Krishna Menon

Location

57 Camden Square
London, NW1 9XA
United Kingdom
51° 30' 26.5428" N, 0° 7' 41.4768" W
Other names: 

Vengalil Krishnan Krishna Menon

V. K. Krishna Menon

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Date of birth: 
03 May 1896
City of birth: 
Calicut
Country of birth: 
India
Date of death: 
06 Oct 1974
Location of death: 
New Delhi, India
Date of 1st arrival in Britain: 
01 Jun 1924
Precise 1st arrival date unknown: 
Y
Dates of time spent in Britain: 

1924–59

2
About: 

V. K. Krishna Menon was an activist, councillor, diplomat, lawyer and editor. Born in Calicut, south India, he attended the Native High School there before studying for a BA at Presidency College, Madras, and attending Madras Law College. Encouraged by Annie Besant, he travelled to England in 1924, originally to take up a job at a Theosophists' school in Letchworth. In England, he continued studying law, and was called to the Bar in 1934. He also studied at the London School of Economics under Harold Laski, gaining a BSc and an MSc in politics as well as a teaching diploma.

Menon joined the Commonwealth of India League on his arrival in England, becoming joint secretary in 1928 and transforming the organization into the India League, with Indian self-rule as its stated goal. For the next two decades, he campaigned tirelessly for the India League alongside key British political figures such as Bertrand Russell, Harold Laski, Michael Foot and Fenner Brockway, as well as other Indians in Britain. Financing most of the activities himself, he held meetings, organized events, addressed groups, produced articles and pamphlets, and lobbied key Labour MPs. In 1932 he organized and, with Labour MPs, participated in a delegation to investigate social, economic and political conditions in India, publishing the findings one year later. The publication, Condition of India, with a preface by Russell and a cover by artist Eric Gill, was banned in India. Menon also enjoyed a close working relationship and friendship with Jawaharlal Nehru, helping to put forward Congress's position in Britain and coordinating Nehru's visit to England in 1935.

Krishna Menon edited the Twentieth Century Library series for the Bodley Head from 1932 to 1935, and became founding editor of Pelican Books, the non-fiction, educational imprint of Penguin Books, in 1935. A committed socialist, he was concerned with the plight of working-class Indians in Britain - supporting the lascar strikes of the late 1930s, for example - as well as that of their British counterparts. He was Labour councillor for the Borough of St Pancras from 1934 to 1939 and from 1944 to 1947, working alongside Barbara Castle, and an independent councillor from 1940 to 1944. In 1944 he established the St Pancras Arts and Civil Council, and in 1945 he was appointed chairman of the Education and Public Library Committee. In 1955, Menon was made a freeman of the Borough of St Pancras in recognition of his significant contribution. Menon came close to becoming a British Member of Parliament when he was pre-selected by the Labour Party for the safe seat of Dundee in 1939. His candidature was cancelled, however, because of his primary allegiance to India, and he resigned from the Labour Party in protest, rejoining again in 1944.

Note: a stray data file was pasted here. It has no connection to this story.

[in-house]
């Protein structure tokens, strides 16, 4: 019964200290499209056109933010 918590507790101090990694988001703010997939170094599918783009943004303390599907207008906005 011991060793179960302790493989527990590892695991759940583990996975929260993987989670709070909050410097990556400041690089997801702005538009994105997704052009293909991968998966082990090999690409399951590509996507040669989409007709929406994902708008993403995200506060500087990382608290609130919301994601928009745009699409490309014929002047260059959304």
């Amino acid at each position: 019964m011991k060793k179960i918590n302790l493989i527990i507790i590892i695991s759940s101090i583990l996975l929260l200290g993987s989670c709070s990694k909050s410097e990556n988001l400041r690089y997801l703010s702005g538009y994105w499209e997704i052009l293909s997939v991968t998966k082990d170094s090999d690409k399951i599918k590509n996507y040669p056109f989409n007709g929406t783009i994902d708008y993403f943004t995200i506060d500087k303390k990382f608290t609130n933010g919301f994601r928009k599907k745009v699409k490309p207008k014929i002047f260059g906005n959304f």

In 1947, Krishna Menon was appointed independent India's first High Commissioner in the UK. He held this post until 1952 when he returned to India to pursue his political and legal careers there. He died in Delhi in 1974.

Involved in events: 

Delegation to investigate conditions in India, 1932

World Peace Congress in Brussels, 1936 (as nominee of Congress)

Second World War (air warden in St Pancras)

Indian Independence, 1947 (appointed High Commissioner in the UK)

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Published works: 

Condition of India: Being the Report of the Delegation Sent to India by the India League in 1932 (London: Essential News, 1933)

Why Must India Fight? (London: India League, 1940)

Britain’s Prisoner (London: India League, 1941)

India, Britain and Freedom (London: India League, 1941)

The Situation in India (London, India League, 1943)

Unity with India against Fascism (London: India League, 1943)

Contributions to periodicals: 

Daily Worker

Indian News

India Pictorial

Information Bulletin

Manchester Guardian

New Statesman

News India

Secondary works: 

Arora, K. C., V. K. Krishna Menon: A Biography (New Delhi: Sanchar Publishing House, 1998)

Chakravarty, Suhash, V. K. Krishna Menon and the India League, vols 1 and 2 (New Delhi: Har-Anand, 1997)

Chakravarty, Suhash, Crusader Extraordinary: Krishna Menon and the India League, 1932–6 (New Delhi: India Research Press, 2006)

George, T. G. S., Krishna Menon: A Biography (London: Jonathan Cape, 1964)

Lengyel, Emil, Krishna Menon (New York: Walker Books, 1962)

Ram, Janaki, Krishna Menon: A Personal Memoir (Delhi and Oxford: Oxford University Press, 1997)

Silverman, Julius, ‘The India League’, in A Centenary History of the Indian National Congress, 1885–1985 (New Delhi: Vikas Publishing House, 1985)

Visram, Rozina, Asians in Britain: 400 Years of History (London: Pluto Press, 2002)

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Archive source: 

L/PJ/12/448-56, India Office Records, Asian and African Studies Reading Room, British Library, St Pancras

Krisha Menon Papers, Nehru Memorial Library and Museum, New Delhi

‘India League Collection with Handbills, 1941-1960’, Serial No. 439, Nehru Memorial Library and Museum, New Delhi

‘Documents Relating to the India League’, Miscellaneous Microform Collections, Centre of South Asian Studies, University of Cambridge